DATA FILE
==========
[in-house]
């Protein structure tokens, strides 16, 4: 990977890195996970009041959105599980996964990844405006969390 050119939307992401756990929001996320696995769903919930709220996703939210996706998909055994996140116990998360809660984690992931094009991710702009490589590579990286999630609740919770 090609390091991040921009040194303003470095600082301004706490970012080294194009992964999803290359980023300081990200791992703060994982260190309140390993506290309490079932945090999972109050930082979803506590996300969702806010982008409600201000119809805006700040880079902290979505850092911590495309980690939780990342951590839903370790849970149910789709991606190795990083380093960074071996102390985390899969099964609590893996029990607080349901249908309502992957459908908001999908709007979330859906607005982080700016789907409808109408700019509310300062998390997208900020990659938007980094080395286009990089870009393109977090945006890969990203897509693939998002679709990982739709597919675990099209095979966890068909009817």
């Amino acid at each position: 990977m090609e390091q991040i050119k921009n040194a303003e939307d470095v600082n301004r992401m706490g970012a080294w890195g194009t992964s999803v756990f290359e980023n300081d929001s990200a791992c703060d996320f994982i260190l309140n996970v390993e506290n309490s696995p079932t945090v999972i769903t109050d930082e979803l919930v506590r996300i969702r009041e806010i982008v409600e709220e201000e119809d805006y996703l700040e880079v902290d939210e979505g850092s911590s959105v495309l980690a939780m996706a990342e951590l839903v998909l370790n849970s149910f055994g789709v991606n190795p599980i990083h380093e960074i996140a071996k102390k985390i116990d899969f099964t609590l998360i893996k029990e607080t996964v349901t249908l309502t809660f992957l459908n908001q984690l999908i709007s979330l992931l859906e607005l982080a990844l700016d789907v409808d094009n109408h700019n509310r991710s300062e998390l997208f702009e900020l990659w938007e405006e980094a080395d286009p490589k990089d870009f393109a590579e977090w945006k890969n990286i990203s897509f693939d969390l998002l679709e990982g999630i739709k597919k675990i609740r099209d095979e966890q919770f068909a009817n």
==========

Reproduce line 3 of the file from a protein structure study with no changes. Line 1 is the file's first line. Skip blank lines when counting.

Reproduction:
């Amino acid at each position: 990977m090609e390091q991040i050119k921009n040194a303003e939307d470095v600082n301004r992401m706490g970012a080294w890195g194009t992964s999803v756990f290359e980023n300081d929001s990200a791992c703060d996320f994982i260190l309140n996970v390993e506290n309490s696995p079932t945090v999972i769903t109050d930082e979803l919930v506590r996300i969702r009041e806010i982008v409600e709220e201000e119809d805006y996703l700040e880079v902290d939210e979505g850092s911590s959105v495309l980690a939780m996706a990342e951590l839903v998909l370790n849970s149910f055994g789709v991606n190795p599980i990083h380093e960074i996140a071996k102390k985390i116990d899969f099964t609590l998360i893996k029990e607080t996964v349901t249908l309502t809660f992957l459908n908001q984690l999908i709007s979330l992931l859906e607005l982080a990844l700016d789907v409808d094009n109408h700019n509310r991710s300062e998390l997208f702009e900020l990659w938007e405006e980094a080395d286009p490589k990089d870009f393109a590579e977090w945006k890969n990286i990203s897509f693939d969390l998002l679709e990982g999630i739709k597919k675990i609740r099209d095979e966890q919770f068909a009817n």